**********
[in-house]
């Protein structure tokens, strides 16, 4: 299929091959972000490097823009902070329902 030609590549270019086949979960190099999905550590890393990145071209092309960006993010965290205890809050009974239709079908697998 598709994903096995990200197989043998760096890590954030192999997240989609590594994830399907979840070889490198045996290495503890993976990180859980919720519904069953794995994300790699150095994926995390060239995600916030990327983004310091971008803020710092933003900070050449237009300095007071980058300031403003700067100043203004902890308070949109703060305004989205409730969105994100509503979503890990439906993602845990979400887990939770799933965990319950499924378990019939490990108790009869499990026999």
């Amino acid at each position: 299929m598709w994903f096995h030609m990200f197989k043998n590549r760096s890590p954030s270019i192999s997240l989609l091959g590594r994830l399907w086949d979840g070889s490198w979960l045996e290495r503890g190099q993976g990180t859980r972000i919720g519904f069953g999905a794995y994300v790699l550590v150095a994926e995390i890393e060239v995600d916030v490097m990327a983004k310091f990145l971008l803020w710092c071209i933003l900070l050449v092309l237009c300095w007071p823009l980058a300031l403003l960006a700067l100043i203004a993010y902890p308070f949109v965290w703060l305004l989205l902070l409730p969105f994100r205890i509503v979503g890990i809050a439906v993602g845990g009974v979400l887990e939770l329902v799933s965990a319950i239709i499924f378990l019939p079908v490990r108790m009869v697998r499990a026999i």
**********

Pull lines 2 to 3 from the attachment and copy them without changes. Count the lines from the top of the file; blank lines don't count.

């Protein structure tokens, strides 16, 4: 299929091959972000490097823009902070329902 030609590549270019086949979960190099999905550590890393990145071209092309960006993010965290205890809050009974239709079908697998 598709994903096995990200197989043998760096890590954030192999997240989609590594994830399907979840070889490198045996290495503890993976990180859980919720519904069953794995994300790699150095994926995390060239995600916030990327983004310091971008803020710092933003900070050449237009300095007071980058300031403003700067100043203004902890308070949109703060305004989205409730969105994100509503979503890990439906993602845990979400887990939770799933965990319950499924378990019939490990108790009869499990026999």
């Amino acid at each position: 299929m598709w994903f096995h030609m990200f197989k043998n590549r760096s890590p954030s270019i192999s997240l989609l091959g590594r994830l399907w086949d979840g070889s490198w979960l045996e290495r503890g190099q993976g990180t859980r972000i919720g519904f069953g999905a794995y994300v790699l550590v150095a994926e995390i890393e060239v995600d916030v490097m990327a983004k310091f990145l971008l803020w710092c071209i933003l900070l050449v092309l237009c300095w007071p823009l980058a300031l403003l960006a700067l100043i203004a993010y902890p308070f949109v965290w703060l305004l989205l902070l409730p969105f994100r205890i509503v979503g890990i809050a439906v993602g845990g009974v979400l887990e939770l329902v799933s965990a319950i239709i499924f378990l019939p079908v490990r108790m009869v697998r499990a026999i």